6) Laugh Out Loud
We’ve all heard that laughter is the best medicine and it’s true! Hearty laughter enhances immunity, reduces stress hormones, lowers blood pressure, triggers endorphin release (which makes you feel good and reduces pain) and much more. Best of all, it’s fun and free! So, lighten up – it’s great for both your emotional and physical health. Need some ideas? You can watch a funny movie, share funny stories with friends, go to a comedy club, spend time with kids…
7) Cut Out Sugar
Why is sugar so bad? Sugar suppresses the immune system. Sugar also promotes inflammation which when excessive promotes ageing and disease. When sugar is in excess in the bloodstream, it binds to proteins preventing them from functioning normally. This process is known as glycation. Glycated proteins produce free radicals which damage surrounding tissues. Avoid simple sugars found in muffins, cakes, candies, white bread and junk foods. Instead, choose complex carbohydrates found in vegetables, fruits, whole grains, brown rice, oatmeal and nuts. This will prevent spikes in your blood sugar level and the associated health consequences.
8) Have a Healthy Diet
A healthy diet is important for optimal immune system function. Be sure to include plenty of fresh fruits and vegetables, whole grains and healthy fats (such as omega-3 fats found in fish, flaxseeds and walnuts). Garlic and onion are great infection fighting foods and the spice, turmeric has anti-inflammatory properties.
9) Consume Probiotics & Prebiotics
An unhealthy colon is associated with various immunological problems including allergies, asthma, frequent infections, autoimmune conditions and inflammatory diseases of the colon (such as Crohn’s disease and ulcerative colitis). Probiotics are live microorganisms that confer a health benefit to the host, including the digestive tract. This is done by improving the digestive system’s microbial balance which helps digestion and overall immune system function. Studies show that probiotics down-regulate pro-inflammatory cytokines thus reducing overall inflammation in the body. Examples of probiotics include lactic acid bacteria such as Lactobacillus. On the other hand, prebiotics are non-digestible food ingredients that stimulate growth of healthy bacteria in the digestive system. These include soluble fibers. Some sources of prebiotics include soybeans, inulin sources (such as onions), raw oats, unrefined barley and wheat.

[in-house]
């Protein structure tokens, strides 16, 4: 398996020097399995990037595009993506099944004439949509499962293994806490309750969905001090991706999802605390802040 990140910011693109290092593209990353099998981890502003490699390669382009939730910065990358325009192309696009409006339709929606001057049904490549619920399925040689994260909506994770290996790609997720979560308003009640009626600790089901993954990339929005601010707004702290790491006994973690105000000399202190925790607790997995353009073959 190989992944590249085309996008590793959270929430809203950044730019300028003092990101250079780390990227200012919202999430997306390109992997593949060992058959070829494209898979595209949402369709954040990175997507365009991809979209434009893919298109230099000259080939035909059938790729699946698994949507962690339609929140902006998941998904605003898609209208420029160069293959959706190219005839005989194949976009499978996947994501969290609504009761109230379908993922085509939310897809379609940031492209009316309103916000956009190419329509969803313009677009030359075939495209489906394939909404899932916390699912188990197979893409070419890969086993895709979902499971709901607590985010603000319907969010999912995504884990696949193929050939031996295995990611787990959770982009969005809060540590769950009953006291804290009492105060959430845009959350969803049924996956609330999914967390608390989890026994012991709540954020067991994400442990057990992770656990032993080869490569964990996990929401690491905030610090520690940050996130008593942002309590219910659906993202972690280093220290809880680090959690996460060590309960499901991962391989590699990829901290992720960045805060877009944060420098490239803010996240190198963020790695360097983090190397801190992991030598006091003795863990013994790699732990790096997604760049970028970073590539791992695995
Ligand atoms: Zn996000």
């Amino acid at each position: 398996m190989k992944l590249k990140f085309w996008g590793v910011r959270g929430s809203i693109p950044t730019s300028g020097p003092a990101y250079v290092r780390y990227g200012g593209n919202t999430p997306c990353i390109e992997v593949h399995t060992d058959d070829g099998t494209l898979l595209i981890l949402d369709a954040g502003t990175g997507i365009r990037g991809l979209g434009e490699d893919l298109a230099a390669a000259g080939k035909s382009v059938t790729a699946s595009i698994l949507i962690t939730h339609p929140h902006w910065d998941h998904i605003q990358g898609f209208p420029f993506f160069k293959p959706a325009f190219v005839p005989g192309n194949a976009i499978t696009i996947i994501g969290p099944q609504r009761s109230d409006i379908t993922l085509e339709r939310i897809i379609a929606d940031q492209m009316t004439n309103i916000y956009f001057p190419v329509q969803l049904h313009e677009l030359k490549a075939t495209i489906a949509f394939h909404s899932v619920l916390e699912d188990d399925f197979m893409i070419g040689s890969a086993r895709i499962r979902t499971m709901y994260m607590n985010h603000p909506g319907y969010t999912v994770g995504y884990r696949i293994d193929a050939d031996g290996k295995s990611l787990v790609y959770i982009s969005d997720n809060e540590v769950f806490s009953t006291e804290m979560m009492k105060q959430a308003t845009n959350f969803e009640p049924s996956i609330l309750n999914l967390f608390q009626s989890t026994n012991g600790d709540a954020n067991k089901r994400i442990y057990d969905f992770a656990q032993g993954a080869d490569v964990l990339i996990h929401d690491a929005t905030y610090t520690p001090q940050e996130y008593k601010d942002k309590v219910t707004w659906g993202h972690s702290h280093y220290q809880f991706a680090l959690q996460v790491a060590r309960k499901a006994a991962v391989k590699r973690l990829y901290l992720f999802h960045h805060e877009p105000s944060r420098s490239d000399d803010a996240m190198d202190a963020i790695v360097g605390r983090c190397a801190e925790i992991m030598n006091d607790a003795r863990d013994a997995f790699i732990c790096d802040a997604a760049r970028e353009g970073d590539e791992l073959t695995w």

10) Be an Optimist
Optimists live longer than pessimists! Studies show that those who are negative, moody, nervous and easily stressed have a weaker immune response. A 2004 study published in Archives of General Psychiatry found that those with high levels of optimism had 45% lower risk of death from any cause and 77% lower risk of death from heart disease over the study period. Want an interesting book to read? Try Bruce Lipton’s “Biology of Belief.” It talks about how your thought processes can alter the expression of your DNA.
11) Spend Time Outside
In other words, get some natural light! Vitamin D is synthesized by the skin upon exposure to sunlight.
Vitamin D has a role in bone health as well as immune system function. Some exposure to sunshine is good. Keep in mind that sunscreen will reduce synthesis of vitamin D by 95%.
1) Brennan PC, et al. Enhanced Neutrophil Respiratory Burst as a Biological Marker for Manipulation Forces: Duration of the Effect and Association with Substance P and Tumor Necrosis Factor. J Manipulative Physiol Ther 1992 (Feb); 15 (2): 83–89.
2) Teodorczyk-Injeyan JA, et al. Spinal Manipulative Therapy Reduces Inflammatory Cytokines but Not Substance P Production in Normal Subjects. J Manipulative Physiol Ther 2006 (Jan); 29 (1): 14–21.
3) Teodorczyk-Injeyan JA, Injeyan HS, McGregor M, et al. Enhancement of in vitro interleukin-2 production in normal subjects following a single spinal manipulative treatment. Chiropr Osteopat, 2008;16:5.
4) Teodorczyk-Injeyan JA, et al. Interleukin-2 regulated in vitro antibody production following a single spinal manipulative treatment in normal subjects. Chiropr Osteopat, 2010;18:26.
5) Borchers, A, Selmi, C, Meyers, F, Keen, C & Gershwin, E. (2008). Probiotics and Immunity. Journal of Gastroenterology; 44:26-46.
6) Zitmam, FG et al. Dispositional optimism and all-cause and cardiovascular mortality in a prospective cohort of elderly Dutch men and women. Archives of General Psychology, 2004;61:1126-35.
Dr. Elisabeth Miron